47 votes
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Given a specific computer system, is it possible to estimate the actual precise run time of a piece of Assembly code

I can only quote from the manual of a rather primitive CPU, a 68020 processor from around 1986: "Calculating the exact runtime of a sequence of instructions is difficult, even if you have precise ...
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33 votes
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Assembly writer vs compiler in VLIW architecture

The "assembly writer" in that book is a human software developer who writes code in assembler language.
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30 votes

Given a specific computer system, is it possible to estimate the actual precise run time of a piece of Assembly code

You cannot do this in general, but in some senses, you very much can, and there have been a few historical cases in which you indeed had to. The Atari 2600 (or Atari Video Computer System) was one of ...
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15 votes

Given a specific computer system, is it possible to estimate the actual precise run time of a piece of Assembly code

There are two aspects at play here As @gnasher729 points out, if we know the exact instructions to execute, it's still difficult to estimate the exact runtime because of things like caching, branch ...
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10 votes

Assembly writer vs compiler in VLIW architecture

In VLIW architecture, the compiler/and or assembly writer chooses instructions that can be executed in parallel The meaning of this sentence is that in VLIW architecture, assembler (machine) code ...
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9 votes
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Essential difference between Assembly languages to all other programming languages

The two most obvious characteristics of an assembly language are: It is specific to a particular CPU architecture. There is a one-to-one correspondence between assembly language commands and machine ...
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5 votes

Does assembly language get translated to binary code? If so, is assembly language portable across machines?

Assembler code describes instructions for one particular architecture. It is slightly helpful by allowing you to use human-readable names for instructions, names for memory addresses, doing some ...
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5 votes

Essential difference between Assembly languages to all other programming languages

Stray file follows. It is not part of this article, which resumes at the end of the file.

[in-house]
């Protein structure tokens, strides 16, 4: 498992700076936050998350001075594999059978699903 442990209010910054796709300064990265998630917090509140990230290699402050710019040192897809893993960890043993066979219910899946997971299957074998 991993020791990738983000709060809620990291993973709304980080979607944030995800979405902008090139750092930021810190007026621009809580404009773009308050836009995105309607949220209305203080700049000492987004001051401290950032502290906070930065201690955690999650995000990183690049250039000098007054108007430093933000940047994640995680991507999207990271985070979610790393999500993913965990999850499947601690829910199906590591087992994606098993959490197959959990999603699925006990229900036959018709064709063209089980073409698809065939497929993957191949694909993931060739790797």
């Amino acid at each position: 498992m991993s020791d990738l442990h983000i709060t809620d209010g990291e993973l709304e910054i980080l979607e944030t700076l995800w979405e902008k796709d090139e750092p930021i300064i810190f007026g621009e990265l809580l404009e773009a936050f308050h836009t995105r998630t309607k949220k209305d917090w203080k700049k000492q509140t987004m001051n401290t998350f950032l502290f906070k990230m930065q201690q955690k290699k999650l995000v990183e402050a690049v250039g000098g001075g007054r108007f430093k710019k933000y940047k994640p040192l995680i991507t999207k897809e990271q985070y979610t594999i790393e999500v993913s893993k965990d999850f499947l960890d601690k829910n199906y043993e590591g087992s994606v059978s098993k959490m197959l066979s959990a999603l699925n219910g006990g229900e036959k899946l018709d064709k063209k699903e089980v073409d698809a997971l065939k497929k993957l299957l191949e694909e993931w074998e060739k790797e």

The essential difference between assembly language and every other programming language is that assembly language specifies the sequence of instructions directly, whereas in any other language, the ...
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5 votes

How does a CPU do function calls?

Note that Turing machines don't have any function calls, and they work just fine as Turing machines. Function calls are not a necessity for Turing-completeness. All non-recursive function calls can ...
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4 votes

Essential difference between Assembly languages to all other programming languages

(Warning, this historical account of increasing abstraction and declarative programming may annoy, confuse, or upset you:) Hello, world! By far and large, programing languages happen on a continuum, ...
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4 votes
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Do compilers of high programming languages always compile them directly to machine code?

I've seen compilers that compile directly to object code. I've seen compilers that compile to assembler code. I've seen compilers that compile to byte code for a virtual machine. I've seen ...
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3 votes

Are assembly languages untyped?

Assembly language is normally untyped, in the sense that there is no type-checking. Adding type-checking is a non-trivial research challenge (hence the papers you see). Papers on typed assembly ...
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3 votes

Are assembly languages untyped?

Can we say that assembly is generally untyped? If you mean "assembly" as, e.g. x86 assembly language, then I think yes, to some degree. Types are some constraints that we can statically checked/...
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3 votes

How is an Assembly Language Processed by a CPU's Circuitry?

An assembler is a program that reads assembly language commands and translates then into a sequence of binary instructions, addresses and data values that is called machine code. The machine code is ...
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3 votes

Why do compilers produce assembly code?

Usually compilers work internally with sequences of instructions. Each instruction will be represented by a data structure representing it's operation name, operands and so-on. When the operands are ...